Rub-a-Dub-Dub, My Life in a Tub

by Robyn Justo — “HOW COULD YOU LEAVE PARADISE!” the checker at Home Depot demanded to know. I felt my Charlie Brown straight-mouth coming on. I had no answer and it didn’t make sense. It defied logic.
This is the incessant question that strangers have been asking me this past month when I tell them that I just moved to Carmel from Maui. I have to admit that I sometimes ask myself the same thing when the temps drop to 39’ from my comfy island 89’ and I have popsicle toes (and who knows what else froze).

I never thought I would move back to California. I had shipped all my things over to paradise a few years earlier. Never say never

My dear friend and mainlander Bobby had said something months prior to this seemingly illogical move and it might have been a trigger.

“It’s like you are living on a space-station,” he said.

Yikes. That is how I was feeling. Not lonely, but remote in a way, having fallen into a beautiful yet timeless vortex for three years. Maybe it was time for Rocket Girl to come home. No woman is an island, right?

So in 11 short and very intense days I followed my heart from tie-dye and sarongs to Gucci (not that I wear Gucci). I Ieft an ocean view, very private one bedroom ohana for a 300 square foot Carmel studio with high, ivy-covered walls outside that bring back past life memories of living in a convent, now in close proximity of other humans, sleeping in a small daybed in which my restlessness manifests in nocturnal, rotisserie rolls because there is no room to stretch out. I’m adjusting.
I got rid of a ton of stuff before I left and packed the rest in plastic tubs. If I couldn’t lift it, it wasn’t coming with me. Simpler is better. Hopefully my tubs will arrive soon.

I went from reggae to smooth jazz and being surrounded by unshaven and unshowered (but friendly) beings to squeaky clean and well-manicured, albeit a bit (ok a lot) distracted ones who didn’t make eye contact on the street. Donde esta la aloha? I do miss that part.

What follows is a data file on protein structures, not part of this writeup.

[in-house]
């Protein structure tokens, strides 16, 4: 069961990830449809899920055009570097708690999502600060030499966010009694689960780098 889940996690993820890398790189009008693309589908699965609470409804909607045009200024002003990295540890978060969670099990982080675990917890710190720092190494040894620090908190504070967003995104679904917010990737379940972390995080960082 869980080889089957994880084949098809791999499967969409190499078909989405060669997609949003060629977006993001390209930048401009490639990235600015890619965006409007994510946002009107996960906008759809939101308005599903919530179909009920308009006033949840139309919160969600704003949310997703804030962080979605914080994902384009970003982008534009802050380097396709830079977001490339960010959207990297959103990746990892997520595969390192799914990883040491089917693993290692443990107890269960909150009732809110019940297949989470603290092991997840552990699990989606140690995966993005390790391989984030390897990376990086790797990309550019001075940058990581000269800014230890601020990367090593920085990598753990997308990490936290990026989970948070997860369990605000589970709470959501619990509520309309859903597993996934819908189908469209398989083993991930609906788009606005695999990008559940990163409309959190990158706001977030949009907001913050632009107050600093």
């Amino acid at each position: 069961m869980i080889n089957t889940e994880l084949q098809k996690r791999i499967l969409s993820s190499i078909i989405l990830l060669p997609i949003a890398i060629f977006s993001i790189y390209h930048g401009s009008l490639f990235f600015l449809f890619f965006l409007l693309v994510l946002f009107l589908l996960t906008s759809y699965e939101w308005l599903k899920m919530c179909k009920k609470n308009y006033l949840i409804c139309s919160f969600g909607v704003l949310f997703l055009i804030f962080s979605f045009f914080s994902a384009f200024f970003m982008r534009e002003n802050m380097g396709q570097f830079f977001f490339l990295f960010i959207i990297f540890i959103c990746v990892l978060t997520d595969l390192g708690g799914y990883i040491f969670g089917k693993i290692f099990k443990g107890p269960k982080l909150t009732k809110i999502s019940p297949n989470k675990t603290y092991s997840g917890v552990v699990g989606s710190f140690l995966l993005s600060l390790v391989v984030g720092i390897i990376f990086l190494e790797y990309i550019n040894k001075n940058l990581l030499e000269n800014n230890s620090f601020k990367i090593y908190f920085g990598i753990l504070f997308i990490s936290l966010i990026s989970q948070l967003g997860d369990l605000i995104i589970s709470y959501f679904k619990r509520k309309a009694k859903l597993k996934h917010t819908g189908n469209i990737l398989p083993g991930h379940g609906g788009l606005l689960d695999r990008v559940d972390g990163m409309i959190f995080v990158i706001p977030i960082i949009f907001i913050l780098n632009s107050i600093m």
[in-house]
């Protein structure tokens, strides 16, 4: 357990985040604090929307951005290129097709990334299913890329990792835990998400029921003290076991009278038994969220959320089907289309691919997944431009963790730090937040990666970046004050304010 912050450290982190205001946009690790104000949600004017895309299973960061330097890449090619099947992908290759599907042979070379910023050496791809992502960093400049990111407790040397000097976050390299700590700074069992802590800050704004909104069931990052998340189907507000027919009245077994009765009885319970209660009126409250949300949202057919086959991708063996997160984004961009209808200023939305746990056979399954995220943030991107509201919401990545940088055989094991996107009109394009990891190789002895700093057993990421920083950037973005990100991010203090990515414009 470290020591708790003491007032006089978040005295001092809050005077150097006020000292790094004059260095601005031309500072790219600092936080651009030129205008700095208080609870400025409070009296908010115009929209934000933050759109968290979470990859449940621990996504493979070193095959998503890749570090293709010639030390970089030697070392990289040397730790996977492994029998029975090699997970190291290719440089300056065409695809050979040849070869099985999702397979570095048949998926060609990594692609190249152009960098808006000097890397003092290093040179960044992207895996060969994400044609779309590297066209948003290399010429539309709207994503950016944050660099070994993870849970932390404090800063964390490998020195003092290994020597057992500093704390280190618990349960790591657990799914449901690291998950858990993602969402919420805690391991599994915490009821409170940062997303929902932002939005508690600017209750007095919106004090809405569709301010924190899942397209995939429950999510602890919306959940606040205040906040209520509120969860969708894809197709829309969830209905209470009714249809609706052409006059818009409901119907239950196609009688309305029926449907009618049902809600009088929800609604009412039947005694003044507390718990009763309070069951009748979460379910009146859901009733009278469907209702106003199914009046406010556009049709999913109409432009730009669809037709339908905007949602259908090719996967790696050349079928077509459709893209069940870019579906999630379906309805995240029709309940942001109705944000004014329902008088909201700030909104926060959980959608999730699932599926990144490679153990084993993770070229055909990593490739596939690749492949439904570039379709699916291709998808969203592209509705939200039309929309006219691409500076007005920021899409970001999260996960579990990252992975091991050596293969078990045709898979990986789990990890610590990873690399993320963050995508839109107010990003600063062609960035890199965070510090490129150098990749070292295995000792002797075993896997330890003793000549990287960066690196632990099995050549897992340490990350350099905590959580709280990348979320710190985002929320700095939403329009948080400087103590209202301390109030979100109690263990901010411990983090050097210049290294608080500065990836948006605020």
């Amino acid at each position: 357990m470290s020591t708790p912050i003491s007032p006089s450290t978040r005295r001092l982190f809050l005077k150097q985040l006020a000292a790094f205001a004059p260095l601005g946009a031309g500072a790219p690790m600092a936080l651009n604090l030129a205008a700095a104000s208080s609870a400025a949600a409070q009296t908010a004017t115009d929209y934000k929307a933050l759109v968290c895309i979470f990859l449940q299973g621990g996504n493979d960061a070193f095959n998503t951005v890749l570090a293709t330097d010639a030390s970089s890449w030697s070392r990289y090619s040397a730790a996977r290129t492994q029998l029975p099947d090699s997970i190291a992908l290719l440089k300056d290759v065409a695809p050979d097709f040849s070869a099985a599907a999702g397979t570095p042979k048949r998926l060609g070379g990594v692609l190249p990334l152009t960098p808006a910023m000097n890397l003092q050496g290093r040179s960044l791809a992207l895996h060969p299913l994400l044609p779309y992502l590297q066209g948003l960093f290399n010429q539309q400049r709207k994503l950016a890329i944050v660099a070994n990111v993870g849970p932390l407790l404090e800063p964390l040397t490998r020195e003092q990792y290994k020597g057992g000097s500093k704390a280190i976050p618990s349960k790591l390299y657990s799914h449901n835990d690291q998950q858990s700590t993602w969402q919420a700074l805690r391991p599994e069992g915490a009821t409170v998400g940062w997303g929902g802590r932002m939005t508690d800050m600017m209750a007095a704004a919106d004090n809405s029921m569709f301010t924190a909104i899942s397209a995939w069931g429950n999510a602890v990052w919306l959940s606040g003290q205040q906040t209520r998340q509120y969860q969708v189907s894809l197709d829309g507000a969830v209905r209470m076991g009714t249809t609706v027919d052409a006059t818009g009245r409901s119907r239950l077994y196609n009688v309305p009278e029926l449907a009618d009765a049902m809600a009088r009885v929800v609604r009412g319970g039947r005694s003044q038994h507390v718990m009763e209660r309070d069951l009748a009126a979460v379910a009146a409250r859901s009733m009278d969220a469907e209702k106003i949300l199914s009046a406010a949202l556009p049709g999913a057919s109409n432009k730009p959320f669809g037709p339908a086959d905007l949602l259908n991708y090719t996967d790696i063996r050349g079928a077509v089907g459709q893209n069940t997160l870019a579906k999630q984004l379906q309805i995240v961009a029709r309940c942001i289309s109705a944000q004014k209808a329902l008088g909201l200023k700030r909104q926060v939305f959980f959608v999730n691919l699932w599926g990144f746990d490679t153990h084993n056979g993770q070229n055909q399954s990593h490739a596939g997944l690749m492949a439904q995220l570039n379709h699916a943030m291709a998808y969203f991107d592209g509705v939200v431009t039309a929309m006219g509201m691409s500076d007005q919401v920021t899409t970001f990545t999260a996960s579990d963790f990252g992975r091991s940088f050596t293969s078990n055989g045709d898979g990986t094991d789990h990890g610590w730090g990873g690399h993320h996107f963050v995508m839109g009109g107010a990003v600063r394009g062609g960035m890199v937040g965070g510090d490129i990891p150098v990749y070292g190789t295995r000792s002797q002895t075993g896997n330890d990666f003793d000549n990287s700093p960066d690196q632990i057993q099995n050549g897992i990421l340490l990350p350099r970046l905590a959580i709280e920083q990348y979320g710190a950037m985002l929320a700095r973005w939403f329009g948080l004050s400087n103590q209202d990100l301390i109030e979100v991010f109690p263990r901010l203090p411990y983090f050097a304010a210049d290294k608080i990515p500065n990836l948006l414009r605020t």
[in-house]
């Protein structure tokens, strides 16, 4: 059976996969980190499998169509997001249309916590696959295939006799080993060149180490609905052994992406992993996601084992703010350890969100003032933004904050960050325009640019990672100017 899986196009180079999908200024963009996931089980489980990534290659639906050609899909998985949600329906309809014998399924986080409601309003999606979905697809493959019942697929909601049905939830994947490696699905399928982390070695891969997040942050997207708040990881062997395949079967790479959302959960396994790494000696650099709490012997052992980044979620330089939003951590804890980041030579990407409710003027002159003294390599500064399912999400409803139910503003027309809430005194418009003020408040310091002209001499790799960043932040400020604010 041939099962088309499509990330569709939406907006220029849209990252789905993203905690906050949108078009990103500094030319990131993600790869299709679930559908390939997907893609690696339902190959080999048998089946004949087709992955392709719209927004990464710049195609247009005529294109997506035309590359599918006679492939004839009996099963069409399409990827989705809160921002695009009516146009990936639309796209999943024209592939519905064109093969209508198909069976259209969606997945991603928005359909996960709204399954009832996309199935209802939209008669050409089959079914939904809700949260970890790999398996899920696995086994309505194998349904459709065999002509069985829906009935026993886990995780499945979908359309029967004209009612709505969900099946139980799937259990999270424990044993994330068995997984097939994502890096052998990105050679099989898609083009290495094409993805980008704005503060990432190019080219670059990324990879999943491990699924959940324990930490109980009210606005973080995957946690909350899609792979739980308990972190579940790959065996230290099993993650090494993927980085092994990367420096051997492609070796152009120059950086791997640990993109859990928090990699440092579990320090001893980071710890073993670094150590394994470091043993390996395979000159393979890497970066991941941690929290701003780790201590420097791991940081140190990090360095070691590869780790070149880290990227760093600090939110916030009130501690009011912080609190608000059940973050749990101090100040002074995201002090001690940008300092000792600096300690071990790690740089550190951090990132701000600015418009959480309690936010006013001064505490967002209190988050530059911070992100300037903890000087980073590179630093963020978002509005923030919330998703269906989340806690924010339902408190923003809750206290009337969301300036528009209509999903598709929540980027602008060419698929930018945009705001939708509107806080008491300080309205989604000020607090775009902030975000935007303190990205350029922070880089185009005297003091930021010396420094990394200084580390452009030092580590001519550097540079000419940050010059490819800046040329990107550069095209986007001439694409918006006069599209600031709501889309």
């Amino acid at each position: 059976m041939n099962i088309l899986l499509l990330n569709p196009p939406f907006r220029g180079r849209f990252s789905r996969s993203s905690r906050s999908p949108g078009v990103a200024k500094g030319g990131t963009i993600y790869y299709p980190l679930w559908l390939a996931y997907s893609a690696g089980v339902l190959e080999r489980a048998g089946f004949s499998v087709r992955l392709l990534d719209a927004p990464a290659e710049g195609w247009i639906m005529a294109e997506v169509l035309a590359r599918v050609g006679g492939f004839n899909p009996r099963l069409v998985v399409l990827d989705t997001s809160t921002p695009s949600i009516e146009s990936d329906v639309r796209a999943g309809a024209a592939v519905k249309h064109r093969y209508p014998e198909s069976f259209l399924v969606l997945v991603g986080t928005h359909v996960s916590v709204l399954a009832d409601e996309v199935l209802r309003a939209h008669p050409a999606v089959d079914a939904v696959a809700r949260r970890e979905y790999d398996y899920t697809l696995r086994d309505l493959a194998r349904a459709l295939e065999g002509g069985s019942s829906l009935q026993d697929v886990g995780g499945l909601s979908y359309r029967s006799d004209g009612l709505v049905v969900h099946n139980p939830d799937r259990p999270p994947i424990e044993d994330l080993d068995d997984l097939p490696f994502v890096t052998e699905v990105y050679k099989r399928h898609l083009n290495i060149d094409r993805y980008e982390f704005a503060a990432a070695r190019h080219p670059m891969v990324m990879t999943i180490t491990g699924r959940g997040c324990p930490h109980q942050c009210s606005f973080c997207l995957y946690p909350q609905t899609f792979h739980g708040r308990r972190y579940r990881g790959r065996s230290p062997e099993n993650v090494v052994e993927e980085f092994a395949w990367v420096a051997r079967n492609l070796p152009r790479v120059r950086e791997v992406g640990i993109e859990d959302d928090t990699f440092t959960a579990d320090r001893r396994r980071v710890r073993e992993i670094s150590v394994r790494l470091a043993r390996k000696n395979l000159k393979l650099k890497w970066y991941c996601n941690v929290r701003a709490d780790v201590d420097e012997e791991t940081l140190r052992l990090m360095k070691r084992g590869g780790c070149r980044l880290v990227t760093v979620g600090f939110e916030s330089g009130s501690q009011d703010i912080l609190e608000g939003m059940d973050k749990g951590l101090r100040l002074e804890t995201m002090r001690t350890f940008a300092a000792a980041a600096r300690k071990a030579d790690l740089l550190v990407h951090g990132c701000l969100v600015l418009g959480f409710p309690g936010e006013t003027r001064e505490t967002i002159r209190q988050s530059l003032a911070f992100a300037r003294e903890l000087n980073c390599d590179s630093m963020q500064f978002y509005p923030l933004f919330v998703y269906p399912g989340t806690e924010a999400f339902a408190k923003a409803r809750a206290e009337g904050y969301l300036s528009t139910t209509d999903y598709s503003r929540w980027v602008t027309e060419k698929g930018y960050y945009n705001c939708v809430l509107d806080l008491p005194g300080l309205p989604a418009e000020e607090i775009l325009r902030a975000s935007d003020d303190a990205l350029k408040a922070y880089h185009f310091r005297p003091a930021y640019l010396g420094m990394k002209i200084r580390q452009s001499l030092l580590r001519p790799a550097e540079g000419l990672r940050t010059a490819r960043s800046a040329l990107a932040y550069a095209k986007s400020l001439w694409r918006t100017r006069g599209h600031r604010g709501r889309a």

I had become used to people letting me in on the street and waving to me afterwards. Now I need valium to negotiate the freeways which have 10 times more humans going 10 times faster since my departure 10 years ago. The other day a guy was riding so close behind me that I couldn’t see his headlights in my rearview mirror. I found that my autonomic hand gestures were still intact as was my long forgotten, longshoreman profanity. It dusted off quite nicely.

But there are lots of good things including the fact that I can walk everywhere here in the village, being surrounded by world-class restaurants (which works well since I have lost my penchant for cooking and only have a kitchenette combo of two burners and a small sink) and the best shopping if I ever want to add anything more to my tubs.

My new property manager told me that he envied my lifestyle and the ability to just pack up and go, purging and simplifying along the way. I guess people see that as cool and maybe even courageous at this age. (I don’t swear in front of him so he thinks I am well-adjusted.)

It’s easier to keep a 300-square foot studio clean and it also keeps one quite mindful at the same time, so the questions “Do I need it?” and “Will it fit?” start replacing “Why did I leave paradise?” And the older I get, the less space I seem to need or want.

Maybe I am a true Bohemian or perhaps intuitively know that it’s a good idea to shed our stuff before we finally shed this skin of ours and move around a little (or a lot). And let the wind beneath our wings guide us to new (or old) places before it blows out our flame for good.

They say that it takes a village to raise a child and maybe an older gal and her spirits too. Carmel is also paradise, yes? It used to take me about 10 minutes to drive to the beach on Maui and now it takes me seven to walk there and I need the exercise from all the good eats.

Maybe I have realized that the only home we really ever have is the one in our heart and that one is always mobile.

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